In 1978, war broke out between Chad and Libya ostensibly over the Aouzou Strip, a 114,000-square-kilometer (44,000 sq mi) borderland between Chad and Libya that extends into the Tibesti Mountains and is rumored to contain uranium deposits. In 1980, Libya used the strip as a base from which stage an attack, led by Goukouni, on the Chadian capital, N'Djamena, located in southern Chad and controlled by Habré. N'Djamena was toppled in December; however, under considerable international pressure, Libya withdrew from southern Chad in late 1981, and Habré's Armed Forces of the North (FAN) took control of the entirety of Chad with the exception of the Tibesti, where Goukouni retreated with his Libyan-backed Government of National Unity (GUNT) forces. Goukouni then established a National Peace Government in Bardaï and proclaimed it the legitimate government of Chad. Habré attacked the GUNT in the Tibesti in both December 1982 and January 1983 but was repelled on both occasions. Although fighting intensified over the next several months, the mountains remained under the control of the GUNT and Libyan forces.
By 1986, following a series of military defeats, the GUNT had begun to disintegrate along with relations between Goukouni and Libya. In December, Goukouni was arrested by the Libyans, which spurred his troops to attack Libyan positions in the Tibesti, forcing the Libyans to withdraw. Libya sought to retake Bardaï and Zouar, and sent a task-force of 2,000 troops with T-62 tanks and heavy support by the Libyan Air Force into the Tibesti. The offensive started successfully, expelling the GUNT from its key strongholds. The attack ultimately backfired, however, as it resulted in the prompt reaction of Habré, who sent 2,000 soldiers to support the GUNT forces. Although the Libyans were only partially repelled from the Tibesti, the broader campaign was a great strategic victory, as it transformed a civil war into a national war against a foreign invader, stimulating a sense of national unity never before seen in Chad. After a series of defeats in northeastern Chad, Libyan forces withdrew fully from the Tibesti in March 1987.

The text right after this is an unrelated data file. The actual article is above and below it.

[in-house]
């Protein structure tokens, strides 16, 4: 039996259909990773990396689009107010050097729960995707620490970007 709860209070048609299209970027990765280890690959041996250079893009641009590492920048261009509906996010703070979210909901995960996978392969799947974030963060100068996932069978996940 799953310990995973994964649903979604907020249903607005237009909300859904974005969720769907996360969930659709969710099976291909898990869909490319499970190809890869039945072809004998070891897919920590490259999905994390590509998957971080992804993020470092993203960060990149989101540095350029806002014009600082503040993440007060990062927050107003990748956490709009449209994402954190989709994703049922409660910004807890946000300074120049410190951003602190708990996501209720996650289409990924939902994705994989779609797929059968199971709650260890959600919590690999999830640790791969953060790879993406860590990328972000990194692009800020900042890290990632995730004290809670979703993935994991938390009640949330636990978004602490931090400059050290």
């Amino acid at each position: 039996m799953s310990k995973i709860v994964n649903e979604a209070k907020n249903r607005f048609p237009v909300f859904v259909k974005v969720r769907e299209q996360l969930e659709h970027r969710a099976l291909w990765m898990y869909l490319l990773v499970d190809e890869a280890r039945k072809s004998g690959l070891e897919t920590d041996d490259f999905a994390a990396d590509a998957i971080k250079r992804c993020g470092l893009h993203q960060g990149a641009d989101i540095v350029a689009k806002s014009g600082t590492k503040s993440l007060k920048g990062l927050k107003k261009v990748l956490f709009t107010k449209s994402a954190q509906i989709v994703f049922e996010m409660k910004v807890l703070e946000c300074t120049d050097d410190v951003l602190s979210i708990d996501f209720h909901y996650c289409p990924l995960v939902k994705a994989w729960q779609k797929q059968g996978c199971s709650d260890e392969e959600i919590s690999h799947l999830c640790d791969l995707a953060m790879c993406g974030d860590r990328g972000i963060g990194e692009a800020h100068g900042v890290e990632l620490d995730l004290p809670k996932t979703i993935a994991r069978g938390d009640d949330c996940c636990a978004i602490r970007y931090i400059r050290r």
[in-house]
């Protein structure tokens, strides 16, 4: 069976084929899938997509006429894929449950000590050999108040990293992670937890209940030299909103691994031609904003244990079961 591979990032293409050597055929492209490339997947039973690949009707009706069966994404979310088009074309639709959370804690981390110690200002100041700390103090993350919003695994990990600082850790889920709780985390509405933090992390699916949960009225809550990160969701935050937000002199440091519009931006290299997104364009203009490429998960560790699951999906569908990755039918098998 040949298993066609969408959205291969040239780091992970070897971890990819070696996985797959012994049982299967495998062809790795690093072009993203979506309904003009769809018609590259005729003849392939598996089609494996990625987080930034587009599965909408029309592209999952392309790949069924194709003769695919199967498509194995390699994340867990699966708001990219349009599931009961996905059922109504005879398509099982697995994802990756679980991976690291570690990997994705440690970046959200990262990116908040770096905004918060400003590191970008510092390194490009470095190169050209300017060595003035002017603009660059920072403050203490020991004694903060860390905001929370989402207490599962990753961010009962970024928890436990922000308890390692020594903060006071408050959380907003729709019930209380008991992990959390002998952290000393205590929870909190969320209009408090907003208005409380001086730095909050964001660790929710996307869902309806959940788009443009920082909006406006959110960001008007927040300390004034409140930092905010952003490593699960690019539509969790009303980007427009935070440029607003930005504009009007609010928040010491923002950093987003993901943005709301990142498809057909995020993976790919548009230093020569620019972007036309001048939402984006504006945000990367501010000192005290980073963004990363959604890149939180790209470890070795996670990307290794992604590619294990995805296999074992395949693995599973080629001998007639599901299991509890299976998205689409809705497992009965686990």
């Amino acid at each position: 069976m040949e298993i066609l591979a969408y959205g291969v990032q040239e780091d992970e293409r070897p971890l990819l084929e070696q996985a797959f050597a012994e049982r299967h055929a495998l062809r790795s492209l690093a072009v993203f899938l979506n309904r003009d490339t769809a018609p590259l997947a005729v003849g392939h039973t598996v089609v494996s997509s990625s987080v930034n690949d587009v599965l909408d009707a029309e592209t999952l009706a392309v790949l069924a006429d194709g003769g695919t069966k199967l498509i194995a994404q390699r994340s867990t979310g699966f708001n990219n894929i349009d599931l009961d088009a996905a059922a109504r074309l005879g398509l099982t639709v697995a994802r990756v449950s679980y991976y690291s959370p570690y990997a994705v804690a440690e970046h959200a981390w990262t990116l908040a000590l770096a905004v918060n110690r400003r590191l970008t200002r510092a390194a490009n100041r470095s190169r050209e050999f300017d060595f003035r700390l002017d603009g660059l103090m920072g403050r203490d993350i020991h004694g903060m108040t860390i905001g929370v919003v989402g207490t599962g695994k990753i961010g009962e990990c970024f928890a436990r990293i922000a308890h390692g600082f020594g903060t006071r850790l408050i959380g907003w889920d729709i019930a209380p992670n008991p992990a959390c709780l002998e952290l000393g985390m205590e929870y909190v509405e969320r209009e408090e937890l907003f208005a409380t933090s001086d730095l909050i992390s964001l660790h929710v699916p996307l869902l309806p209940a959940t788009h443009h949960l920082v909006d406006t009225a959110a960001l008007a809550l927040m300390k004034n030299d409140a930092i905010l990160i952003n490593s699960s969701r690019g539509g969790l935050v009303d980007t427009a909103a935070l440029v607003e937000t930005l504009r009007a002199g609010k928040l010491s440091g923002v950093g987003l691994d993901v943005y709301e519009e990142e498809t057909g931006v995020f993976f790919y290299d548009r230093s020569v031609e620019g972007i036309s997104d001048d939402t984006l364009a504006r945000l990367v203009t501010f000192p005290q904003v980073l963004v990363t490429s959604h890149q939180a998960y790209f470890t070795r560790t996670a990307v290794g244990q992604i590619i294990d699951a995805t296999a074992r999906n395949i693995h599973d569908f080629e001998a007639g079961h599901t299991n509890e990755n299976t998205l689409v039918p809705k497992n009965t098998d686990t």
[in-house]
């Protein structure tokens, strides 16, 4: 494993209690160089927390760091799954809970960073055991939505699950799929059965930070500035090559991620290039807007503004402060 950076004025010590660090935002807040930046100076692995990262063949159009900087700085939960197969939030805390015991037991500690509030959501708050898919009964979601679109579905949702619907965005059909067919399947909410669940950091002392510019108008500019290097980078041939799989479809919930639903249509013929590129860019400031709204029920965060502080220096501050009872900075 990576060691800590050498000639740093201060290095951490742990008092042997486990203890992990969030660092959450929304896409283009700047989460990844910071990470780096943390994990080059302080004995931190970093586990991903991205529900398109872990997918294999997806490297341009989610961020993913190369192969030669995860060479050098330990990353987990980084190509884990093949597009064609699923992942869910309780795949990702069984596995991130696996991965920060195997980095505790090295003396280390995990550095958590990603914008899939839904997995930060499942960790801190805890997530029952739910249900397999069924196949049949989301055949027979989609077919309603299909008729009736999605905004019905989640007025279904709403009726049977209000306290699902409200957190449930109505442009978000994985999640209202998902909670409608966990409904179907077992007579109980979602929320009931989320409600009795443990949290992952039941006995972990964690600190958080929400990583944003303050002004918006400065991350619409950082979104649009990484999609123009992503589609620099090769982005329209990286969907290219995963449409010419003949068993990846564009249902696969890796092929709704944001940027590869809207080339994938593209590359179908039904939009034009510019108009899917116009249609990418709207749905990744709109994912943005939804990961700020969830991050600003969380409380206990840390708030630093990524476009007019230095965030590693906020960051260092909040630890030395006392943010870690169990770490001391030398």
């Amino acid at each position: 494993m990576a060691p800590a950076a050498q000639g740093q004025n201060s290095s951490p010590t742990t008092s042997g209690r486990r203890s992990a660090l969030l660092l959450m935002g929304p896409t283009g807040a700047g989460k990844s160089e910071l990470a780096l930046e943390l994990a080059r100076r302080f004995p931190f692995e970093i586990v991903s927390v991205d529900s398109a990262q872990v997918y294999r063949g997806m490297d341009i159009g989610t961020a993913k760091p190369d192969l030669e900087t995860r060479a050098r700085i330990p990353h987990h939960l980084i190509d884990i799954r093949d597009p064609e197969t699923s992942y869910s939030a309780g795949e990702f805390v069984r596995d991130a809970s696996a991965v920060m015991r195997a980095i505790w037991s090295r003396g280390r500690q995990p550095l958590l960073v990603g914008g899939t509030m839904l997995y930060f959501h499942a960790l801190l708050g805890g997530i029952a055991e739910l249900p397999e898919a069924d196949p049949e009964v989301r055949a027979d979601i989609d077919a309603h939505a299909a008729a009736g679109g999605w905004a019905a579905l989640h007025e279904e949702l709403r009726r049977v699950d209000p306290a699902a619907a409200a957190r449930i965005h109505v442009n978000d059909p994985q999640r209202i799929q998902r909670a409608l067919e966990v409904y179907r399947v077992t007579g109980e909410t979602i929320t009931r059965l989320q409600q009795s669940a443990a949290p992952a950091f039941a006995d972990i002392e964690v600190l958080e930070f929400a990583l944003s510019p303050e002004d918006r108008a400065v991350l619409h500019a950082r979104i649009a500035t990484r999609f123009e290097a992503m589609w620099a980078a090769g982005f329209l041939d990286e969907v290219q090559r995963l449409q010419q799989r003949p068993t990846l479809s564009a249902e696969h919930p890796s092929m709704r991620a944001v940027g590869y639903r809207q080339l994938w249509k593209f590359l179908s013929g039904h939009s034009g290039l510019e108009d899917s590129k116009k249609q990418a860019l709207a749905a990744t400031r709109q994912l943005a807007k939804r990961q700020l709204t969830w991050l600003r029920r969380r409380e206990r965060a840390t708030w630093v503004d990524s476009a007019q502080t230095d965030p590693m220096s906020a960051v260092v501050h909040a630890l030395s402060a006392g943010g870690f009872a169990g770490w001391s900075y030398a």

Following a decade of relative peace, in late 1997 the Tibesti saw the formation of the Movement for Democracy and Justice in Chad (MDJT), a rebel group opposed to Chadian president Idriss Déby. Numbering around 1,000 fighters at its peak between 2000 and 2001, and financed by Libyan Teda clans and the Libyan government, the MDJT was able to take control of several towns in the Tibesti. Battles with the Chadian National Army (ANT) were particularly violent between 1998 and 2002, resulting in the deaths of between 500 and 850 MDJT rebels and a comparable number of ANT soldiers at locales across northern Chad, including Bardaï. Although civilian casualties were relatively limited, many civilians were killed and injured by landmines, and the war resulted in the displacement of a large portion of the local population.
Between 1998 and 2010 the MDJT had established a weak government in the Tibesti region, functionally independent from that of Chad. In 2002, however, weakened by its isolation in the Tibesti and from a series of military defeats, the MDJT split into several factions following the death of its leader, Youssouf Togoïmi. In 2005, under pressure from Libya, the "most legitimate" MDJT faction signed a peace agreement with the Chadian government, yet the war continued, albeit at a lower intensity. From 2009 to 2010, the last of the MDJT rebels surrendered to the Chadian government. The legacy of decades of war continues to burden the Tibesti with a lack of government, a warrior culture, and a landscape strewn with thousands of landmines.
Gold was discovered in the Tibesti Mountains in 2012, attracting prospectors from across the Sahel. The arrival of migrants has led to violent conflicts with the Teda locals, a problem exacerbated by an influx of weaponry to the region due to the ongoing[update] wars in Darfur and Libya. Migration has also increased drug traffic, with the Tibesti lying along the trans-Saharan smuggling route for South American cocaine destined for Europe. Nevertheless, the gold discovery has benefited the impoverished region economically. Many Tibesti residents have been able to purchase goods such as cars, televisions and satellite telephones that they could not otherwise afford. "If by the grace of God, gold had not appeared we would not even have anything to eat", remarked one Tibesti prospector.
Scientific exploration and research
Due to its isolation and geopolitical situation, the Tibesti Mountains were long unexplored by scientists. The German Gustav Nachtigal was the first European to explore, albeit with great difficulty, the Tibesti in 1869. While Nachtigal provided an accurate description of the population, his expedition was fiercely opposed by the Toubou, and his account discouraged any new adventure into the Tibesti for over 40 years. Later expeditions carried out between 1920 and 1970 yielded valuable information on the geology and petrology of the range. The French anthropologist Charles le Cœur and his wife Marguerite, a geographer, lived among the Teda of Tibesti between 1933 and 1935. Le Cœur was the first to closely study the Tibesti populace, but the outbreak of World War II prevented him from publishing his research.[h] French Colonel Jean Chapelle published a book on the Toubou and their lifestyle in 1957. In 1965, the Free University of Berlin opened a geomorphological research station in Bardaï; however, research was slowed due to the Chadian Civil War, and the station was ultimately closed in 1974.